Science & Technology Book Reviews

CURRENT AFFAIRS
Released: Sept. 20, 2016

"Solid, easily assimilated evidence showing how microbes are an integral part of a child's healthy life."
Why dirt and microbes are good for your child. Read full book review >
NOW by Richard A. Muller
SCIENCE & TECHNOLOGY
Released: Sept. 20, 2016

"Not for the faint of heart or mathematically averse, but Muller is a masterful guide within this survey of cosmology."
Educated readers know that time is one of four dimensions, but most can't shake the feeling that it's the odd man out. They will enjoy this popular account of "an extremely simple yet fascinating and mysterious concept." Read full book review >

MODIFIED by Caitlin Shetterly
CURRENT AFFAIRS
Released: Sept. 20, 2016

"The message that our planet is saturated with chemical toxins comes through clearly, but the health case against GMOs is not persuasive."
A journalist on a mission to expose the dangers of genetically modified organisms tells nearly as much about her personal life as about the issue bothering her. Read full book review >
THE TIDE by Hugh Aldersey-Williams
NATURE & TRAVEL
Released: Sept. 20, 2016

"An engaging exploration of the profound historical relationship between science and culture, written in a lively style with clear scientific explanations."
An exploration of "the discovery and science of the cosmic rhythm that governs our planet." Read full book review >
SCIENCE & TECHNOLOGY
Released: Sept. 20, 2016

"Just the thing for aspiring astronauts and rocketeers."
Engaging account of the race to get a rocket up to the Karman line without getting NASA involved. Read full book review >

SCIENCE & TECHNOLOGY
Released: Sept. 13, 2016

"A charming natural history of eclipses and a guide to witnessing the awe-inspiring event yourself."
Solar and lunar eclipses have played an integral role in unlocking some of the biggest mysteries of the universe and are now revered for their celestial beauty; but for our ancestors, eclipses were seen as portending doom. Read full book review >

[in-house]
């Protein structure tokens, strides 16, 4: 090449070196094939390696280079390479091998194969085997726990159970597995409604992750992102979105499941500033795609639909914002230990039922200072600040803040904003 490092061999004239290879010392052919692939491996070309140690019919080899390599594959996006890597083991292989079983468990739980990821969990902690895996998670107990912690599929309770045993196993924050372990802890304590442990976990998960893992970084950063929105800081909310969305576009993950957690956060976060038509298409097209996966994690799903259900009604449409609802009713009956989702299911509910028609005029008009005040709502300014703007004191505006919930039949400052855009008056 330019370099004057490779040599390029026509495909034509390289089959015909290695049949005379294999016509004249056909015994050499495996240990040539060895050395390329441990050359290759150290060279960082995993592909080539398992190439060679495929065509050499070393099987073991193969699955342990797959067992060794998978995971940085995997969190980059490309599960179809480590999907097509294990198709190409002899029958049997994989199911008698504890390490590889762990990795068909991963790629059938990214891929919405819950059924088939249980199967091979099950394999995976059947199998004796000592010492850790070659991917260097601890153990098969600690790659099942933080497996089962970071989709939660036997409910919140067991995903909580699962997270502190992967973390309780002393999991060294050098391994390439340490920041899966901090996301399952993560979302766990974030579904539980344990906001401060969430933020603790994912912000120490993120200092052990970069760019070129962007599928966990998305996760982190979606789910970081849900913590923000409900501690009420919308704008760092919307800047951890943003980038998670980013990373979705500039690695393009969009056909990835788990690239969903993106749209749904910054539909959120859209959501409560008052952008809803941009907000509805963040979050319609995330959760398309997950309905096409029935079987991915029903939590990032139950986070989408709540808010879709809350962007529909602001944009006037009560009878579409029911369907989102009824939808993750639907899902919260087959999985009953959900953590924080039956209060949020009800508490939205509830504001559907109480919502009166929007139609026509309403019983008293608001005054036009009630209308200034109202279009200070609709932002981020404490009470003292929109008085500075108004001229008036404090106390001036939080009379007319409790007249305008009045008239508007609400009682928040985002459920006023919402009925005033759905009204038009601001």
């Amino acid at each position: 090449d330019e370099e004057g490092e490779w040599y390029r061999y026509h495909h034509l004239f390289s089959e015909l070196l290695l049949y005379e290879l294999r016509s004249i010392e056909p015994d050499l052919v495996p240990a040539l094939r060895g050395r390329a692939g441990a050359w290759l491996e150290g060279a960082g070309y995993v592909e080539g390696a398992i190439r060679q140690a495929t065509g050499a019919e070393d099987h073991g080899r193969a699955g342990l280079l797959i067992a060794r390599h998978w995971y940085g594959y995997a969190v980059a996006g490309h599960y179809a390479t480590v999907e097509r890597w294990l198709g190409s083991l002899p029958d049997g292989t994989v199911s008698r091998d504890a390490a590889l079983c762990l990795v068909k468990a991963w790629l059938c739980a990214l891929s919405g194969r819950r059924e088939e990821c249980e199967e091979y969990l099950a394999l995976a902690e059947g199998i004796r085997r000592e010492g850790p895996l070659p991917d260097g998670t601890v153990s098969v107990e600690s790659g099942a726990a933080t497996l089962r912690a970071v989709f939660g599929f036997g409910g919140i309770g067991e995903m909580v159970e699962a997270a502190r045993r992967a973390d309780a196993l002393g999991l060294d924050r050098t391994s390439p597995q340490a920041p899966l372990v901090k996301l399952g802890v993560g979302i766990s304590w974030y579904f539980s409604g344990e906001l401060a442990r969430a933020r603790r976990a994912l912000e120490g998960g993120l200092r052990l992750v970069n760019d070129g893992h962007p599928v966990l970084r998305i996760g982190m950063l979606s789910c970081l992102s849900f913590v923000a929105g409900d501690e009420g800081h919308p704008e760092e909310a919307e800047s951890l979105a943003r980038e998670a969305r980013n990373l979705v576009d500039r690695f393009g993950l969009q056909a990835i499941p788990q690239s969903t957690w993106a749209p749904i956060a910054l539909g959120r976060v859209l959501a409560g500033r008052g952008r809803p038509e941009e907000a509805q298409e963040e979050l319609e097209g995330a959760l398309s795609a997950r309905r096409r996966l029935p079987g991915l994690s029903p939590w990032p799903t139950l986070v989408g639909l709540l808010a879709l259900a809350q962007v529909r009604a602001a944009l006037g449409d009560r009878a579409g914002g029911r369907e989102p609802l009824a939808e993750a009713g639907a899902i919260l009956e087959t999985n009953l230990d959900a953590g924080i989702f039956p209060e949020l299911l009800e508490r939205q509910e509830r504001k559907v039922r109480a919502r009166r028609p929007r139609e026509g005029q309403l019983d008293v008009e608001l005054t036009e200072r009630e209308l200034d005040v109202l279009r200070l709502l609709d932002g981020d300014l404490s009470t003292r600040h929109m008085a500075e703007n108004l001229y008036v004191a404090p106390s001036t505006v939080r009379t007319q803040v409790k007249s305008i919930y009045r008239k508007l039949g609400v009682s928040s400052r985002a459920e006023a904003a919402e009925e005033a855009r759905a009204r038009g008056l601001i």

PSYCHOLOGY
Released: Sept. 13, 2016

"It's no match for Jesse Sheidlower's fluent, fun The F Word (1995), but Bergen's study is still a winner for the psycholinguistics nerd in the house."
An examination of the sub rosa language that sets us all atwitter—and athwart. Read full book review >
HISTORY
Released: Sept. 13, 2016

"A comprehensive primer for how to contemplate urban spaces as they evolve for the future."
A creative city planner takes inspiration from the ancients' sense of urban integrity to propound a holistic approach to crafting the city space. Read full book review >
POWER AT GROUND ZERO by Lynne Sagalyn
CURRENT AFFAIRS
Released: Sept. 9, 2016

"The narrative's sheer bulk will likely intimidate some readers, and that would be a shame, because Sagalyn has produced a definitive history and an urban studies classic."
A superbly qualified scholar thoroughly deconstructs the tortured story behind the rebuilding of the World Trade Center complex. Read full book review >
UTOPIA IS CREEPY by Nicholas Carr
ESSAYS & ANTHOLOGIES
Released: Sept. 6, 2016

"A collection that reminds us that critical thinking is the best way to view the mixed blessings of rampant technology. A treat for Carr fans."
Popular technology guru Carr (The Glass Cage: Automation and Us, 2014, etc.) offers a skeptical chronicle of the wonders of the digital revolution. Read full book review >
A FIELD GUIDE TO LIES by Daniel J. Levitin
PSYCHOLOGY
Released: Sept. 6, 2016

"Valuable tools for anyone willing to evaluate claims and get to the truth of the matter."
A crash course in Skepticism 101. Read full book review >
THE CURE FOR CATASTROPHE by Robert Muir-Wood
CURRENT AFFAIRS
Released: Sept. 6, 2016

"Readers will find it hard to stop reading this excellent book and will share the author's perhaps futile yearning that elected officials have the courage to pass inconvenient laws and spend the electorate's money to prevent disasters."
A fascinating examination of the "forensics of disasters." Read full book review >
Kirkus Interview
Jeff Chang
September 20, 2016

In the provocative essays in journalist Jeff Chang’s new book We Gon’ Be Alright, Chang takes an incisive and wide-ranging look at the recent tragedies and widespread protests that have shaken the country. Through deep reporting with key activists and thinkers, personal writing, and cultural criticism, We Gon’ Be Alright links #BlackLivesMatter to #OscarsSoWhite, Ferguson to Washington D.C., the Great Migration to resurgent nativism. Chang explores the rise and fall of the idea of “diversity,” the roots of student protest, changing ideas about Asian Americanness, and the impact of a century of racial separation in housing. “He implores readers to listen, act, and become involved with today’s activists, who offer ‘new ways to see our past and our present,’ ” our reviewer writes in a starred review. “A compelling and intellectually thought-provoking exploration of the quagmire of race relations.” View video >